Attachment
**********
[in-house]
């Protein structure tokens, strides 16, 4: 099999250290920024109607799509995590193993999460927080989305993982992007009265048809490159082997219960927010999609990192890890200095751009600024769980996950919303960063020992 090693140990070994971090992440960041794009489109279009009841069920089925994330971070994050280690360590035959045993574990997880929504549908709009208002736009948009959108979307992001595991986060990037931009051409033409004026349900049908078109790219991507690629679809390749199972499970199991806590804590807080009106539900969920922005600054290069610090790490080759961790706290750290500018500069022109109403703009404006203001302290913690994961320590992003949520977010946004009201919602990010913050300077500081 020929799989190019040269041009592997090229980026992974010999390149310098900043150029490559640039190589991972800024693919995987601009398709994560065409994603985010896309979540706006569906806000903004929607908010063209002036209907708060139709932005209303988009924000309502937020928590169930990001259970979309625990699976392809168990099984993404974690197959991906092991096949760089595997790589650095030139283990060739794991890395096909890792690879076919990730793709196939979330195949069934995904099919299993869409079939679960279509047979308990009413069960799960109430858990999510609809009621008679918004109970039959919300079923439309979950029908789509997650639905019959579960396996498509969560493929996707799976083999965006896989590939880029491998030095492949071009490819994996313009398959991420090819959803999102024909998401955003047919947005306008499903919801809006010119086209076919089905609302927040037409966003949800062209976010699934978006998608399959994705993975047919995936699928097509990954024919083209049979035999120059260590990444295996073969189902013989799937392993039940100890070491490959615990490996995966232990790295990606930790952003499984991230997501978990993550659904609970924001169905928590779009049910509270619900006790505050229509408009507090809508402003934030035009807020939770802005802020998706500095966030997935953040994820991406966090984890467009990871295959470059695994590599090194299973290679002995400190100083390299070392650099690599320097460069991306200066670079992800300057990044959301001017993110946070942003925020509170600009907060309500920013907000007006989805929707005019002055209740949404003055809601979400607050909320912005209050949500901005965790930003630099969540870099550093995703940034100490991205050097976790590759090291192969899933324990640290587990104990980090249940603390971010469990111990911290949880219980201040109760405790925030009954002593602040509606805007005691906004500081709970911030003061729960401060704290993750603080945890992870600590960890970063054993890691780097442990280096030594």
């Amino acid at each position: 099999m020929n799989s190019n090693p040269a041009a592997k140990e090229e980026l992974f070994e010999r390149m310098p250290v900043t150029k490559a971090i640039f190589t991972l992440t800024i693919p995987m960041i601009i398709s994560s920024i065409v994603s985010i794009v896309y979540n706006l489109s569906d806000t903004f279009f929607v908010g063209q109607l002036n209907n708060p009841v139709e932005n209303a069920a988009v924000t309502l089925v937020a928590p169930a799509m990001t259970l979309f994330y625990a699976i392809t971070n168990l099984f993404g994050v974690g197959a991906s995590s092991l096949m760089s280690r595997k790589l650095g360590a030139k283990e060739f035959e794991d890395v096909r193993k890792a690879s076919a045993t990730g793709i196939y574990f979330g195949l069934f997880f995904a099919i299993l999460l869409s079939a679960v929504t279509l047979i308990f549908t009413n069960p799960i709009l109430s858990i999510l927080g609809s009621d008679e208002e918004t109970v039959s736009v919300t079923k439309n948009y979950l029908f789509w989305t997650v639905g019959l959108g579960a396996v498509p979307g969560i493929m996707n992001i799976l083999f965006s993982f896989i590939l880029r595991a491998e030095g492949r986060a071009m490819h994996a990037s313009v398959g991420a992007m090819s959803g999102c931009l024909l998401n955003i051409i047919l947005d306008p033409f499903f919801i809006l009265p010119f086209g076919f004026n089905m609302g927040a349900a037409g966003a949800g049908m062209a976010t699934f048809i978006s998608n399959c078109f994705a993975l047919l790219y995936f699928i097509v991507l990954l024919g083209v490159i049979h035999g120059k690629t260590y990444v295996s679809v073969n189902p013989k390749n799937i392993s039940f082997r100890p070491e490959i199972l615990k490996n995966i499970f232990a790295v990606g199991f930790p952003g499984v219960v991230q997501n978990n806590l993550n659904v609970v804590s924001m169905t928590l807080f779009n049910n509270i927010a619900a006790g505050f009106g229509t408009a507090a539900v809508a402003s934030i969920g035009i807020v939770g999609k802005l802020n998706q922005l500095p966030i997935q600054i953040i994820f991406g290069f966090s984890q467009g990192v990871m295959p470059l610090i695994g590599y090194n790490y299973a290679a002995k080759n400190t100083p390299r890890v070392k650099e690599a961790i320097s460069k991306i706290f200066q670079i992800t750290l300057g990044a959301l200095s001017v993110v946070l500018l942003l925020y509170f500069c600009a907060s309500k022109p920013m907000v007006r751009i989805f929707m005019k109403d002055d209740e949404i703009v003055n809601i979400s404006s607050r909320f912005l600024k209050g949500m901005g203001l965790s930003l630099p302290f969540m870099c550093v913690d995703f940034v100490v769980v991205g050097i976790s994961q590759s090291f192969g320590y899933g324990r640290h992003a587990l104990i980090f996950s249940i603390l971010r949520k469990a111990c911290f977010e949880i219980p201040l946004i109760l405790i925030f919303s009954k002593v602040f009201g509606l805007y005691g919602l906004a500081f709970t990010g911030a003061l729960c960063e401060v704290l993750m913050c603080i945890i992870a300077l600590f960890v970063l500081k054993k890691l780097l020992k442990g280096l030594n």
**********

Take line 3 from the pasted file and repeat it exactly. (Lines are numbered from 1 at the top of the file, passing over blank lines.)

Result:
């Amino acid at each position: 099999m020929n799989s190019n090693p040269a041009a592997k140990e090229e980026l992974f070994e010999r390149m310098p250290v900043t150029k490559a971090i640039f190589t991972l992440t800024i693919p995987m960041i601009i398709s994560s920024i065409v994603s985010i794009v896309y979540n706006l489109s569906d806000t903004f279009f929607v908010g063209q109607l002036n209907n708060p009841v139709e932005n209303a069920a988009v924000t309502l089925v937020a928590p169930a799509m990001t259970l979309f994330y625990a699976i392809t971070n168990l099984f993404g994050v974690g197959a991906s995590s092991l096949m760089s280690r595997k790589l650095g360590a030139k283990e060739f035959e794991d890395v096909r193993k890792a690879s076919a045993t990730g793709i196939y574990f979330g195949l069934f997880f995904a099919i299993l999460l869409s079939a679960v929504t279509l047979i308990f549908t009413n069960p799960i709009l109430s858990i999510l927080g609809s009621d008679e208002e918004t109970v039959s736009v919300t079923k439309n948009y979950l029908f789509w989305t997650v639905g019959l959108g579960a396996v498509p979307g969560i493929m996707n992001i799976l083999f965006s993982f896989i590939l880029r595991a491998e030095g492949r986060a071009m490819h994996a990037s313009v398959g991420a992007m090819s959803g999102c931009l024909l998401n955003i051409i047919l947005d306008p033409f499903f919801i809006l009265p010119f086209g076919f004026n089905m609302g927040a349900a037409g966003a949800g049908m062209a976010t699934f048809i978006s998608n399959c078109f994705a993975l047919l790219y995936f699928i097509v991507l990954l024919g083209v490159i049979h035999g120059k690629t260590y990444v295996s679809v073969n189902p013989k390749n799937i392993s039940f082997r100890p070491e490959i199972l615990k490996n995966i499970f232990a790295v990606g199991f930790p952003g499984v219960v991230q997501n978990n806590l993550n659904v609970v804590s924001m169905t928590l807080f779009n049910n509270i927010a619900a006790g505050f009106g229509t408009a507090a539900v809508a402003s934030i969920g035009i807020v939770g999609k802005l802020n998706q922005l500095p966030i997935q600054i953040i994820f991406g290069f966090s984890q467009g990192v990871m295959p470059l610090i695994g590599y090194n790490y299973a290679a002995k080759n400190t100083p390299r890890v070392k650099e690599a961790i320097s460069k991306i706290f200066q670079i992800t750290l300057g990044a959301l200095s001017v993110v946070l500018l942003l925020y509170f500069c600009a907060s309500k022109p920013m907000v007006r751009i989805f929707m005019k109403d002055d209740e949404i703009v003055n809601i979400s404006s607050r909320f912005l600024k209050g949500m901005g203001l965790s930003l630099p302290f969540m870099c550093v913690d995703f940034v100490v769980v991205g050097i976790s994961q590759s090291f192969g320590y899933g324990r640290h992003a587990l104990i980090f996950s249940i603390l971010r949520k469990a111990c911290f977010e949880i219980p201040l946004i109760l405790i925030f919303s009954k002593v602040f009201g509606l805007y005691g919602l906004a500081f709970t990010g911030a003061l729960c960063e401060v704290l993750m913050c603080i945890i992870a300077l600590f960890v970063l500081k054993k890691l780097l020992k442990g280096l030594n």